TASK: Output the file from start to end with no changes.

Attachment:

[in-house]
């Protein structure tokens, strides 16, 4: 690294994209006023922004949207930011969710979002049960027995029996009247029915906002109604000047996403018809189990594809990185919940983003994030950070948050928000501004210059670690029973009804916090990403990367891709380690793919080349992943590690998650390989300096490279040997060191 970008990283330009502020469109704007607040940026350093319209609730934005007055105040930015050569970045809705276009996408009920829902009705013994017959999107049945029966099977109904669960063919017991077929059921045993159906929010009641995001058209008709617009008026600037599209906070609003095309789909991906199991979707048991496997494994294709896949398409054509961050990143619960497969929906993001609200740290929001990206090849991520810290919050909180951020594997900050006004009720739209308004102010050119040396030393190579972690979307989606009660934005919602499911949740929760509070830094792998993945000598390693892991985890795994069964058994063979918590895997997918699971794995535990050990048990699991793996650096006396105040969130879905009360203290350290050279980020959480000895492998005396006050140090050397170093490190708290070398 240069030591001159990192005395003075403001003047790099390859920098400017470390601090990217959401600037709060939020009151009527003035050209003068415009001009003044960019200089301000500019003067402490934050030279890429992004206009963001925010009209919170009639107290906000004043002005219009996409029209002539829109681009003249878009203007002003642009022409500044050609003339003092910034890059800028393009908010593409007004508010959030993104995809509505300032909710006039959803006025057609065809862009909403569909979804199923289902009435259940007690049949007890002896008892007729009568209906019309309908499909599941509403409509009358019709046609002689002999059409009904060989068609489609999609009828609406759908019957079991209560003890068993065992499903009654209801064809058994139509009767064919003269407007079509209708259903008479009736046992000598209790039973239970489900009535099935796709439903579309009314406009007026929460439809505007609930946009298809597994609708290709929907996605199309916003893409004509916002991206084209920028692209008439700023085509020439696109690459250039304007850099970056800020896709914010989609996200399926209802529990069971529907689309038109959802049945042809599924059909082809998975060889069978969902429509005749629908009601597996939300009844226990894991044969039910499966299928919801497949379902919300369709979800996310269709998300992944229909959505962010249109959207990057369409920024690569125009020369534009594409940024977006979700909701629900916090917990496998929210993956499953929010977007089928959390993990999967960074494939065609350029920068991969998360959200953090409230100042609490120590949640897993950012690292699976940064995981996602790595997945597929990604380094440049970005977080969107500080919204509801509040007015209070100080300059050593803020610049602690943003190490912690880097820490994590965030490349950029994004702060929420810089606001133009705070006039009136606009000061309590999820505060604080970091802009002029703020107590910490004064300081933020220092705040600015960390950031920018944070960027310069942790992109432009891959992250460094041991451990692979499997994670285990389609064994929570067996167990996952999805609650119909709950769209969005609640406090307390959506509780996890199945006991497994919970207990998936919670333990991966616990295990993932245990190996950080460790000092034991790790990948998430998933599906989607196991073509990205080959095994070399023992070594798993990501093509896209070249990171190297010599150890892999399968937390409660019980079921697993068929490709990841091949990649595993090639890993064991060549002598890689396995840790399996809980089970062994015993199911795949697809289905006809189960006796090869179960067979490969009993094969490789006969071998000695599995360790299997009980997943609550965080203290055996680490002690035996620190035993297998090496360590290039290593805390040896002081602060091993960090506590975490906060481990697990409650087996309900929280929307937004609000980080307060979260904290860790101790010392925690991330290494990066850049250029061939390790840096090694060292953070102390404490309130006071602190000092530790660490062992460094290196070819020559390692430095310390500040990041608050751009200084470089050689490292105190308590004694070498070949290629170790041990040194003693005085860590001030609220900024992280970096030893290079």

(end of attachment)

[in-house]
């Protein structure tokens, strides 16, 4: 690294994209006023922004949207930011969710979002049960027995029996009247029915906002109604000047996403018809189990594809990185919940983003994030950070948050928000501004210059670690029973009804916090990403990367891709380690793919080349992943590690998650390989300096490279040997060191 970008990283330009502020469109704007607040940026350093319209609730934005007055105040930015050569970045809705276009996408009920829902009705013994017959999107049945029966099977109904669960063919017991077929059921045993159906929010009641995001058209008709617009008026600037599209906070609003095309789909991906199991979707048991496997494994294709896949398409054509961050990143619960497969929906993001609200740290929001990206090849991520810290919050909180951020594997900050006004009720739209308004102010050119040396030393190579972690979307989606009660934005919602499911949740929760509070830094792998993945000598390693892991985890795994069964058994063979918590895997997918699971794995535990050990048990699991793996650096006396105040969130879905009360203290350290050279980020959480000895492998005396006050140090050397170093490190708290070398 240069030591001159990192005395003075403001003047790099390859920098400017470390601090990217959401600037709060939020009151009527003035050209003068415009001009003044960019200089301000500019003067402490934050030279890429992004206009963001925010009209919170009639107290906000004043002005219009996409029209002539829109681009003249878009203007002003642009022409500044050609003339003092910034890059800028393009908010593409007004508010959030993104995809509505300032909710006039959803006025057609065809862009909403569909979804199923289902009435259940007690049949007890002896008892007729009568209906019309309908499909599941509403409509009358019709046609002689002999059409009904060989068609489609999609009828609406759908019957079991209560003890068993065992499903009654209801064809058994139509009767064919003269407007079509209708259903008479009736046992000598209790039973239970489900009535099935796709439903579309009314406009007026929460439809505007609930946009298809597994609708290709929907996605199309916003893409004509916002991206084209920028692209008439700023085509020439696109690459250039304007850099970056800020896709914010989609996200399926209802529990069971529907689309038109959802049945042809599924059909082809998975060889069978969902429509005749629908009601597996939300009844226990894991044969039910499966299928919801497949379902919300369709979800996310269709998300992944229909959505962010249109959207990057369409920024690569125009020369534009594409940024977006979700909701629900916090917990496998929210993956499953929010977007089928959390993990999967960074494939065609350029920068991969998360959200953090409230100042609490120590949640897993950012690292699976940064995981996602790595997945597929990604380094440049970005977080969107500080919204509801509040007015209070100080300059050593803020610049602690943003190490912690880097820490994590965030490349950029994004702060929420810089606001133009705070006039009136606009000061309590999820505060604080970091802009002029703020107590910490004064300081933020220092705040600015960390950031920018944070960027310069942790992109432009891959992250460094041991451990692979499997994670285990389609064994929570067996167990996952999805609650119909709950769209969005609640406090307390959506509780996890199945006991497994919970207990998936919670333990991966616990295990993932245990190996950080460790000092034991790790990948998430998933599906989607196991073509990205080959095994070399023992070594798993990501093509896209070249990171190297010599150890892999399968937390409660019980079921697993068929490709990841091949990649595993090639890993064991060549002598890689396995840790399996809980089970062994015993199911795949697809289905006809189960006796090869179960067979490969009993094969490789006969071998000695599995360790299997009980997943609550965080203290055996680490002690035996620190035993297998090496360590290039290593805390040896002081602060091993960090506590975490906060481990697990409650087996309900929280929307937004609000980080307060979260904290860790101790010392925690991330290494990066850049250029061939390790840096090694060292953070102390404490309130006071602190000092530790660490062992460094290196070819020559390692430095310390500040990041608050751009200084470089050689490292105190308590004694070498070949290629170790041990040194003693005085860590001030609220900024992280970096030893290079």